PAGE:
Does the afflicted system have a working CD/DVD drive (internal or external)?

Do you have a genuine bootable XP installation CD that is the same Service Pack as your installed Service Pack (this is not the same as any Recovery CDs that came with your system)?

If the system used to work properly, what do you think might have changed since the last time it did work properly?

 

Make yourself a Hiren's Boot CD and run a chkdsk with error correction first and then you can at least boot on something and get some maneuvering room.  Then if your NTLDR file is really missing, you can just replace it.

 

Here's how:

Make yourself a Hiren's Boot CD which you can download from here:

http://www.hirensbootcd.org/download/

The ZIP file is large, so the download will probably take a little while to complete bit it is worth it.  Then unzip the download to extract the Hirens.BootCD.ISO file that will be used to create your new bootable CD.

Creating a bootable CD from a .ISO file is not the same as just copying the .ISO file to a blank CD.  You have to use software that understands how to burn a .ISO file to a CD to create a bootable CD.

In the Hiren's ZIP file are the BurnToCD.cmd file that you can double click to launch it, but I have never used it and prefer to use ImgBurn.

If you need a free and easy CD burning software package, here is a popular free program:

http://www.imgburn.com/

Like many third party programs you might install, the ImgBurn installation defaults to installing things you probably don't want installed on your system in the form of extra Internet browser toolbars or may make other adjustments to your browser.  You don't want to install any of that so you have to pay attention during the installation.

When clicking through the installation screens be sure to pay attention to the screens and always choose a Custom install and UNcheck the following (or any other things like it):

UNcheck:

Install the AVG toolbar and set AVG Secure Search as my default search provider
Set AVG Secure Search as my homepage and newly opened tabs

Choose custom installation again and UNcheck the following:

Uncheck:
Install QuickShare

There could be other things too.

Here are some instructions for ImgBurn:

http://forum.imgburn.com/index.php?showtopic=61

It would be a good idea to test your new bootable CD on a computer that is working.

You may need to adjust the computer BIOS settings to use the CD ROM drive as the first boot device instead of the hard disk. 

These adjustments are  made before Windows tries to load.  If you miss it, you will have to reboot the system again.

When booting on the Hiren's CD you will see a menu of options.  Choose the Mini XP option.  Then it will appear that Windows is being loaded and you will be presented with a desktop that has the look and feel of the Windows Explorer interface you are already used to using.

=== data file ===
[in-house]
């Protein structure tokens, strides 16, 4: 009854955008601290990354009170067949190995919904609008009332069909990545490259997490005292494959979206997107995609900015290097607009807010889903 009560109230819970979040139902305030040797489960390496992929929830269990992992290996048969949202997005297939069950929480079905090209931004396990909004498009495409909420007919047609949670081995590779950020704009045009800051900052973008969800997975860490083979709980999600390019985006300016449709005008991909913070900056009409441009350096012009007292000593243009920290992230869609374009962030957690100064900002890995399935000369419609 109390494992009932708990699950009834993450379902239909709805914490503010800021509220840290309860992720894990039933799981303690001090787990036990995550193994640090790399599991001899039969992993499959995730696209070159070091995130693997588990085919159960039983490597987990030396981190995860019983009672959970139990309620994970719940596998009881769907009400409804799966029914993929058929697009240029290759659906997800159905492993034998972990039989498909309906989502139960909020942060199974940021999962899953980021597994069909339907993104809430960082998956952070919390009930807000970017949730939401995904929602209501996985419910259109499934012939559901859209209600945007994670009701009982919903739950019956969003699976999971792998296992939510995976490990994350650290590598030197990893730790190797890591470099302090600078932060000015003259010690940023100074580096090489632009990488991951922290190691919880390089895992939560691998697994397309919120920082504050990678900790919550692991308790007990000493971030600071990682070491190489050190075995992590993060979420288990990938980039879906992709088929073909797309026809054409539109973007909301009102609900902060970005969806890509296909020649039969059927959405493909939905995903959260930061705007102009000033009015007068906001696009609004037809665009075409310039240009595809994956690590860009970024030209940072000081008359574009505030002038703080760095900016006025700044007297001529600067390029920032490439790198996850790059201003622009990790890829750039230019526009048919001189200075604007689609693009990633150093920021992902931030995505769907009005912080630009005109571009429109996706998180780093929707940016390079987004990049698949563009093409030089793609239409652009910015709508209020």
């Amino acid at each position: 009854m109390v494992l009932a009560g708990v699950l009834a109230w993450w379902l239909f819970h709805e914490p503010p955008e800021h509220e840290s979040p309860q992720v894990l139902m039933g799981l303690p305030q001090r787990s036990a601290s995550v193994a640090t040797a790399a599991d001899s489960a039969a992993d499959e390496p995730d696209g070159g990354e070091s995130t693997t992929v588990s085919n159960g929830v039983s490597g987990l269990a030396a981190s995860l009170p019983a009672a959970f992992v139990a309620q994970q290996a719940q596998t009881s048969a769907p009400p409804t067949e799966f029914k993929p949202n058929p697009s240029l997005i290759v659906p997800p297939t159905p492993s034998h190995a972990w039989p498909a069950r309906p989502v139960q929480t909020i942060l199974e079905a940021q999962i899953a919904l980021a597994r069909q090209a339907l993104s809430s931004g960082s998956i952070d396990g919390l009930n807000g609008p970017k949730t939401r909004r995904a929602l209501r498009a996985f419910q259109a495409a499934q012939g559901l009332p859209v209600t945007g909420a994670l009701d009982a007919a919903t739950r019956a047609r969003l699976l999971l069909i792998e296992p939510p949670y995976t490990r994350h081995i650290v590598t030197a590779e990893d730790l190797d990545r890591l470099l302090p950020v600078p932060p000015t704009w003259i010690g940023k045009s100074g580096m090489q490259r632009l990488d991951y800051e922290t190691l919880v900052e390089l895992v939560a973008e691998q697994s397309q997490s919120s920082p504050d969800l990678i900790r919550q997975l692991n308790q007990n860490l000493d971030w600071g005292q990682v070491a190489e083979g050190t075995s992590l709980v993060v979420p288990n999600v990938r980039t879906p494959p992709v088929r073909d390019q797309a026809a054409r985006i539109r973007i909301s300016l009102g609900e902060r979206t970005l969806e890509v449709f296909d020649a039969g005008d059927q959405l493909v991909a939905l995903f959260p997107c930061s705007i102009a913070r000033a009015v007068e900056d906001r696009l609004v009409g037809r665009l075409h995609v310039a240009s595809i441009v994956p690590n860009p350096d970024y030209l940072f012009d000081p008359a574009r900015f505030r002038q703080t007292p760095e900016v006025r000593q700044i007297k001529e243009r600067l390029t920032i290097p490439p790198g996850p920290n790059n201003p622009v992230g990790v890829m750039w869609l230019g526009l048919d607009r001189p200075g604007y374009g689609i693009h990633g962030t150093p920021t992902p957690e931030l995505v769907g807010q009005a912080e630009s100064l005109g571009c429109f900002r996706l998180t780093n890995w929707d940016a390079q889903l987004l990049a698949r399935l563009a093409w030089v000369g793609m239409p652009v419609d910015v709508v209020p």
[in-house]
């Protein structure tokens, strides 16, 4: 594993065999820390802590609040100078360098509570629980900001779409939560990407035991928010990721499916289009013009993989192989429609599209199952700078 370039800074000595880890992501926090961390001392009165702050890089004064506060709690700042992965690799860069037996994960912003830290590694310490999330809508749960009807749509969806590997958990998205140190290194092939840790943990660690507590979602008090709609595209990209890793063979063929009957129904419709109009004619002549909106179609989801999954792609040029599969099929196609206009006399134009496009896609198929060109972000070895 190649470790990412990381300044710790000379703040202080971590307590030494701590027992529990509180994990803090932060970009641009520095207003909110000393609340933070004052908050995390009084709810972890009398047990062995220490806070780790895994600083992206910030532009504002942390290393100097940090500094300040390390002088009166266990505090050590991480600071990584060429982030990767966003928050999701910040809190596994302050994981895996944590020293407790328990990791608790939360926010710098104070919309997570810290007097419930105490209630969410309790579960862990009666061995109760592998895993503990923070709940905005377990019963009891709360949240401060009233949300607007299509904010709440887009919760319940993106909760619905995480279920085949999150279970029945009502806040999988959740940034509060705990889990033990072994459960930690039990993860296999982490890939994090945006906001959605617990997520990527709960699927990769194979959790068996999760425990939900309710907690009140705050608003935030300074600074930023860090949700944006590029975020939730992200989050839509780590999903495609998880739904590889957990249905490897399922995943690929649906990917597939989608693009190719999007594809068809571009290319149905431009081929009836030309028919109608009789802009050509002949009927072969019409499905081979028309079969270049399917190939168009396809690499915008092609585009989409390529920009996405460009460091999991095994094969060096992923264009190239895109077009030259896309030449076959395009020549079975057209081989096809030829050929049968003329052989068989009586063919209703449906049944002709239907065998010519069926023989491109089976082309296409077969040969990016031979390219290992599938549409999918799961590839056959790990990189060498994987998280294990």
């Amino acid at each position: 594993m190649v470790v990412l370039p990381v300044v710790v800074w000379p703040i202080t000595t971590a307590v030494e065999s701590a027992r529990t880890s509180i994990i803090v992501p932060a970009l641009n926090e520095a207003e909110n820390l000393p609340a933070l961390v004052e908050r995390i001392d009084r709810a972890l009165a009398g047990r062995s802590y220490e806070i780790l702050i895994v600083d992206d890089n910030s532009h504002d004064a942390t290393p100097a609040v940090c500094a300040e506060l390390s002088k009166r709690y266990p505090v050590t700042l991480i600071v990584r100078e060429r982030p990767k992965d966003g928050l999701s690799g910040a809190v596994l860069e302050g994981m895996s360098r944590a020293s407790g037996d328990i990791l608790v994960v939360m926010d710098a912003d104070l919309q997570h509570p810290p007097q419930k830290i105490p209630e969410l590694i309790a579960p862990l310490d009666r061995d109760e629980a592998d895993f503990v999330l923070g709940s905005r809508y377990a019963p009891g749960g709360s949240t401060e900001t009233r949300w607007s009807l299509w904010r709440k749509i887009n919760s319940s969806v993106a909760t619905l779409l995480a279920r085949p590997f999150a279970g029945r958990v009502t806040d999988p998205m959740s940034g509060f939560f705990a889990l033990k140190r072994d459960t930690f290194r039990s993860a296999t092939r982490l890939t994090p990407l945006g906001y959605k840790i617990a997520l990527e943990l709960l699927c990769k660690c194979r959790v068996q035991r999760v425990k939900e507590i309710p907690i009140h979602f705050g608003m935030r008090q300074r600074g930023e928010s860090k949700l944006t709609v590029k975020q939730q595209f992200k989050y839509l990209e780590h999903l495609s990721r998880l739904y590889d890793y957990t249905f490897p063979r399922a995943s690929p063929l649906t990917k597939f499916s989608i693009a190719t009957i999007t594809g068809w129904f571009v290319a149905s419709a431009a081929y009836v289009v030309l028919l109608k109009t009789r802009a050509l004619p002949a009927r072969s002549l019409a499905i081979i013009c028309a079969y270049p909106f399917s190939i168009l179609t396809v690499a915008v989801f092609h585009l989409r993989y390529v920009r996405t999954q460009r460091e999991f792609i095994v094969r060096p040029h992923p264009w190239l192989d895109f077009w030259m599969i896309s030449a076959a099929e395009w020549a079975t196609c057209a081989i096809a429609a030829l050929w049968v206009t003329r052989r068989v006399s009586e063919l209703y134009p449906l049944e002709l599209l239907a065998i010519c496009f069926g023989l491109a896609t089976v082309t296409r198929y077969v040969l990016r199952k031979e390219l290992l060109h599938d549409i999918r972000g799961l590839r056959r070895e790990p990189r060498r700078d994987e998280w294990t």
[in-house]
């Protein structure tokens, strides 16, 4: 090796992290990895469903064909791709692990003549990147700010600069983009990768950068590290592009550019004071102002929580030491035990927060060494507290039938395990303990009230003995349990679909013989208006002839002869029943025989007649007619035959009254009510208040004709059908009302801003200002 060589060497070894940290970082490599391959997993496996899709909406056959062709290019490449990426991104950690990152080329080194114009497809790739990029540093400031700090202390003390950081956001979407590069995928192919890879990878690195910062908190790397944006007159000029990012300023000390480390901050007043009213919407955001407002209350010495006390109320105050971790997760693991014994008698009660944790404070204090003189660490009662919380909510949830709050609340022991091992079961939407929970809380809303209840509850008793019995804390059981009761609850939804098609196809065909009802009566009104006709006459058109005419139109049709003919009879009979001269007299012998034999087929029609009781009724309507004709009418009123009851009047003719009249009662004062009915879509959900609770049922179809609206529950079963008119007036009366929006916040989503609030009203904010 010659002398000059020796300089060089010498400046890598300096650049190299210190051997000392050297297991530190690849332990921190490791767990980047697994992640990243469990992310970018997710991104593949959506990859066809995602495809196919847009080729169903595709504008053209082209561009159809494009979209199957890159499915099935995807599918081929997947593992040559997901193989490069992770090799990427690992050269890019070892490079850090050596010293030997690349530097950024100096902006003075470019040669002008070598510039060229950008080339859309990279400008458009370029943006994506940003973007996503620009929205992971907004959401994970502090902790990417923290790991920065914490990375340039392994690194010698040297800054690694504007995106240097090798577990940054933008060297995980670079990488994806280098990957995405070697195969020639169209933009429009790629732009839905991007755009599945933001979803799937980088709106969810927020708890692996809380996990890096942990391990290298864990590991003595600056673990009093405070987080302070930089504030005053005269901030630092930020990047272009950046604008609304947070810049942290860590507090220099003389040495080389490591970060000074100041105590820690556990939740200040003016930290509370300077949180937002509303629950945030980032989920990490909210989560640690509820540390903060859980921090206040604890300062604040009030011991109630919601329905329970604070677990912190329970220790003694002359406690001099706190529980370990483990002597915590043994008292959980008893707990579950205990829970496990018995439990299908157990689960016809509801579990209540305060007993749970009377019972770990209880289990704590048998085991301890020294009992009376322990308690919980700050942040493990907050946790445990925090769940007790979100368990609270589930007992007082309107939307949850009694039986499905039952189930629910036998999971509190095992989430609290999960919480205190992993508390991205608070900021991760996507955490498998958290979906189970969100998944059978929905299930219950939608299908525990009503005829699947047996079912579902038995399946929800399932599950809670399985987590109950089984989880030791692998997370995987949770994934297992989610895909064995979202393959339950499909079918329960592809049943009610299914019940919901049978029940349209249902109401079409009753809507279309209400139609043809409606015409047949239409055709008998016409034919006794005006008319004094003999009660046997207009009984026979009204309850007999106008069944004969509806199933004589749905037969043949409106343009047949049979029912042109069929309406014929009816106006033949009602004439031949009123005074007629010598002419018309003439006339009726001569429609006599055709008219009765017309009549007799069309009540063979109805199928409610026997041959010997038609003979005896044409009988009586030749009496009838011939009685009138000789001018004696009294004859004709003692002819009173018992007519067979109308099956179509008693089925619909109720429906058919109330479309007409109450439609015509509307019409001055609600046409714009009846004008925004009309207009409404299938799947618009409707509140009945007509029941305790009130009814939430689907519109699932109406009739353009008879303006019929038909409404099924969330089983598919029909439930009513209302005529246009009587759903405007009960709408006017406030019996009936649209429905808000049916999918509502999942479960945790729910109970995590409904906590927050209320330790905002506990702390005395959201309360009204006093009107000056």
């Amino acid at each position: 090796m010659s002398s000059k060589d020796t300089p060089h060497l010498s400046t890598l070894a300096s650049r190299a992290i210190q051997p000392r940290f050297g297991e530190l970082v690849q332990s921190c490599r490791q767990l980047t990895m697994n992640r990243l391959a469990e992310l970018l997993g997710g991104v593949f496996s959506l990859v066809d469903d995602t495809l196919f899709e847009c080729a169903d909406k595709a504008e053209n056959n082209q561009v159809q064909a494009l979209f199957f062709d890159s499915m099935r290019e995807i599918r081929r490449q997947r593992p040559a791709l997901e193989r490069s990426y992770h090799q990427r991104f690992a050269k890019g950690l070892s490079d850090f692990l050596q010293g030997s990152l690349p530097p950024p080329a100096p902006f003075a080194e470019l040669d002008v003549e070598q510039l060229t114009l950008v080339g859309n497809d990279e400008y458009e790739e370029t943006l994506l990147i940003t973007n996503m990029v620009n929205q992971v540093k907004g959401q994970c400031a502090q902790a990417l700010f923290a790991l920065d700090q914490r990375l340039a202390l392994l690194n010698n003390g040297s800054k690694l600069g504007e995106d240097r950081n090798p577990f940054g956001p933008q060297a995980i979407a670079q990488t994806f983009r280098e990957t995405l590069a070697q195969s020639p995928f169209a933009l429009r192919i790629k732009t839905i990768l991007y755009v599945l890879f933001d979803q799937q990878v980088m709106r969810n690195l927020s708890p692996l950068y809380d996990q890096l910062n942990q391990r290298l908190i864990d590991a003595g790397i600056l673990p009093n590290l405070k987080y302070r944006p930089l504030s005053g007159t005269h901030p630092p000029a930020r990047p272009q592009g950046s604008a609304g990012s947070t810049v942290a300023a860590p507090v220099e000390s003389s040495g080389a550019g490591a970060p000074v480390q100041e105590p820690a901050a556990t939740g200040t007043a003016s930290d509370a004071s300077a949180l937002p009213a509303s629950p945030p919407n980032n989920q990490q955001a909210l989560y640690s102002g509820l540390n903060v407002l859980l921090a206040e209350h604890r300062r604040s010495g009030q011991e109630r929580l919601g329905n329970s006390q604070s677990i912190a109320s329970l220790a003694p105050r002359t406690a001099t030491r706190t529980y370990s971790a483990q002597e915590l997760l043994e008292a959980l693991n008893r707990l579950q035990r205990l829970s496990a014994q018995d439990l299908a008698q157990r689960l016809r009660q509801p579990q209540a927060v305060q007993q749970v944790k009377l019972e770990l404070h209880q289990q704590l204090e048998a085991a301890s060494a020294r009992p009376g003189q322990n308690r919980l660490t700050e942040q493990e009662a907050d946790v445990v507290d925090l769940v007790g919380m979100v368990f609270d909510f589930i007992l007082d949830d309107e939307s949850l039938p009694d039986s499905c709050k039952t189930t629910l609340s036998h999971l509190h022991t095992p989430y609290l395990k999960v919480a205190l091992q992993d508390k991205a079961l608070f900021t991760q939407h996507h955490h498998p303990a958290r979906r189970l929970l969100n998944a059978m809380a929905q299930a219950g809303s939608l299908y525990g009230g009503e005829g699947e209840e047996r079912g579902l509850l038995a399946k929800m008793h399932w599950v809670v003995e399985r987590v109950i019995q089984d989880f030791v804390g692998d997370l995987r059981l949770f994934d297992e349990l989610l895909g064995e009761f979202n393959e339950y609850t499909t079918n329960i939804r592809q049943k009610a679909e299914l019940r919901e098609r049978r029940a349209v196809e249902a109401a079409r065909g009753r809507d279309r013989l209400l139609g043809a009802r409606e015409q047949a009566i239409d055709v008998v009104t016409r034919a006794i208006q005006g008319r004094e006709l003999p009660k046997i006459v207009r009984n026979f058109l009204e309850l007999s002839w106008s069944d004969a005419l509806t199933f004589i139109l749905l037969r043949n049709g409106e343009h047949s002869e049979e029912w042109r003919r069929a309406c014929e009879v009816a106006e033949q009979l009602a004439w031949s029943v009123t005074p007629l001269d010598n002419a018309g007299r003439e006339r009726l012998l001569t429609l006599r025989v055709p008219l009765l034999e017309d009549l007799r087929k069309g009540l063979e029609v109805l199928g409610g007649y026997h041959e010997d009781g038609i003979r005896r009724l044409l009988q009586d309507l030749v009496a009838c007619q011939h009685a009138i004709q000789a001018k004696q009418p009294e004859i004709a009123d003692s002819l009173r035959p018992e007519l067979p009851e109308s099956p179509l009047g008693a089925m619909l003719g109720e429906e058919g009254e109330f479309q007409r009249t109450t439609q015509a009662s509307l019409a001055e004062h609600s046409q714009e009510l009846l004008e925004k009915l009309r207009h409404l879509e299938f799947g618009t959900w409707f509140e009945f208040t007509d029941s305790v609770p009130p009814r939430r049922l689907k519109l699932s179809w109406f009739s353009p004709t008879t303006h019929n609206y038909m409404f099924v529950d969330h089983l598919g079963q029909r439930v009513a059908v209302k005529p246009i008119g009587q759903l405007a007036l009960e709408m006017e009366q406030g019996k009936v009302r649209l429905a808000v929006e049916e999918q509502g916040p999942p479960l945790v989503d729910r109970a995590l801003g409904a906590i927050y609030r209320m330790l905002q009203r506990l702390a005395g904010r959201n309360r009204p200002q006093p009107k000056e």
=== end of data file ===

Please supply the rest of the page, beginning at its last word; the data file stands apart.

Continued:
Remember:  You did not boot on your hard disk - you booted into the Hiren's desktop.

One way to check the disk for errors is to open My Computer and right click your afflicted drive and choose Properties, Tools, Error-checking, Check Now... put a check mark in both the boxes and then Start.

Sometimes that doesn't work, so you can also click Start, Run and in the box enter:

cmd

Click OK to open a Command Prompt window and enter the following command (assuming XP is installed on your C drive)

chkdsk  c:  /r

This disk checking can take a long time (perhaps several to many hours) depending on the size of the volume, the amount of data on the volume and what the disk checking finds to do.
 

Let chkdsk finish and correct any problems it might find. 

 

Depending on the the speed of your system, the size of the volume, the amount of data on the volume and what chkdsk finds to do, it may take a long time for chkdsk with error correction to complete (several to many hours) or it may appear to be 'stuck'.  Be patient.  If the HDD light is still flashing, chkdsk is doing something so don't interrupt it.  It will finish eventually one way or the other.  Keep an eye on the percentage amount to be sure it is still making progress.  It may even appear to go backwards sometimes.

 

You may have to run the chkdsk  /r  it more than once.

When the chkdsk runs clean, remove the CD and restart your system.


Edited by joseibarra, 21 January 2014 - 09:16 AM.

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#14 MaaD

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Posted 21 January 2014 - 09:33 AM

Hi joseibarra,

Thanks a lot for the advise. Tell me, with my computer not working, how can i get all these info? I am assumimg all the other instructions has to be done

from a working computer, corrrect?



#15 joseibarra

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Posted 21 January 2014 - 09:55 AM

Do the best you can to answer the questions (is there no spell checker her is BC?)

 

If it used to work, what do you think happened?

 

From a working computer, make yourself a Hiren's Boot CD.  Then you have something you can use to look around.

 

First run a chkdsk with error correction (maybe more than once).

 

I have seen this problem lately many times and don't quite get it, but you have to start with basic things and some history about what happened prior to the incident (it is like going to the doctor).  What do you think happened or what did you do (uninstall something) prior to the incident?

 

It could be your unspecified antivirus/antimalware application quarantined (effectivley deleted) the file, so what is you AV?

 

When you get something you can boot on, then you can see if the NTLDR file is really missing or not.  If it is missing, replace it (but I want to know how it came up missing).

 

Something changed.  We have to figure out why and what, then fix it.


Edited by joseibarra, 21 January 2014 - 10:03 AM.

The mediocre teacher tells. The good teacher explains. The superior teacher demonstrates.